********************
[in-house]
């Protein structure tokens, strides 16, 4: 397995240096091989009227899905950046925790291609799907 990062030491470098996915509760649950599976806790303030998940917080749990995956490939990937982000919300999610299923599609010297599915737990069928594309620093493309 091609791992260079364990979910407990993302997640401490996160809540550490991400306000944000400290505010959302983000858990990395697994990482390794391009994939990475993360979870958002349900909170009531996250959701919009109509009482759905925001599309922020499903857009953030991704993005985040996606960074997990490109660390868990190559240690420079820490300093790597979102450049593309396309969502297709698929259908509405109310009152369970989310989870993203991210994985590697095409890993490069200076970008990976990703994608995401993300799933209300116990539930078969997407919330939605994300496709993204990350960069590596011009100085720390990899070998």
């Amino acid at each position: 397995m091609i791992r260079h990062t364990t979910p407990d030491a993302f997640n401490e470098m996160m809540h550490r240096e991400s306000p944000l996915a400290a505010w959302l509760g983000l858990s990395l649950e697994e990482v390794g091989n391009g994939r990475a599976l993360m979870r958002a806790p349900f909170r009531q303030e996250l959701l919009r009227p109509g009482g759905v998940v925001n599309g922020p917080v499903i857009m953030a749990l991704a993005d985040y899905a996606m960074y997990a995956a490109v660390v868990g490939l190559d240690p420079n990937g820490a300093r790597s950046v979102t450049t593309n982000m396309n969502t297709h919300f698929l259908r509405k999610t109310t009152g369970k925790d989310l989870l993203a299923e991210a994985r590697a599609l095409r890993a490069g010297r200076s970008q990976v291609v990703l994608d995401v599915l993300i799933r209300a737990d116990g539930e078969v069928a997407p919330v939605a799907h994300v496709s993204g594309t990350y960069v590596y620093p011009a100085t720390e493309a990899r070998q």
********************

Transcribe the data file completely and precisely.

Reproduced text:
[in-house]
């Protein structure tokens, strides 16, 4: 397995240096091989009227899905950046925790291609799907 990062030491470098996915509760649950599976806790303030998940917080749990995956490939990937982000919300999610299923599609010297599915737990069928594309620093493309 091609791992260079364990979910407990993302997640401490996160809540550490991400306000944000400290505010959302983000858990990395697994990482390794391009994939990475993360979870958002349900909170009531996250959701919009109509009482759905925001599309922020499903857009953030991704993005985040996606960074997990490109660390868990190559240690420079820490300093790597979102450049593309396309969502297709698929259908509405109310009152369970989310989870993203991210994985590697095409890993490069200076970008990976990703994608995401993300799933209300116990539930078969997407919330939605994300496709993204990350960069590596011009100085720390990899070998």
């Amino acid at each position: 397995m091609i791992r260079h990062t364990t979910p407990d030491a993302f997640n401490e470098m996160m809540h550490r240096e991400s306000p944000l996915a400290a505010w959302l509760g983000l858990s990395l649950e697994e990482v390794g091989n391009g994939r990475a599976l993360m979870r958002a806790p349900f909170r009531q303030e996250l959701l919009r009227p109509g009482g759905v998940v925001n599309g922020p917080v499903i857009m953030a749990l991704a993005d985040y899905a996606m960074y997990a995956a490109v660390v868990g490939l190559d240690p420079n990937g820490a300093r790597s950046v979102t450049t593309n982000m396309n969502t297709h919300f698929l259908r509405k999610t109310t009152g369970k925790d989310l989870l993203a299923e991210a994985r590697a599609l095409r890993a490069g010297r200076s970008q990976v291609v990703l994608d995401v599915l993300i799933r209300a737990d116990g539930e078969v069928a997407p919330v939605a799907h994300v496709s993204g594309t990350y960069v590596y620093p011009a100085t720390e493309a990899r070998q």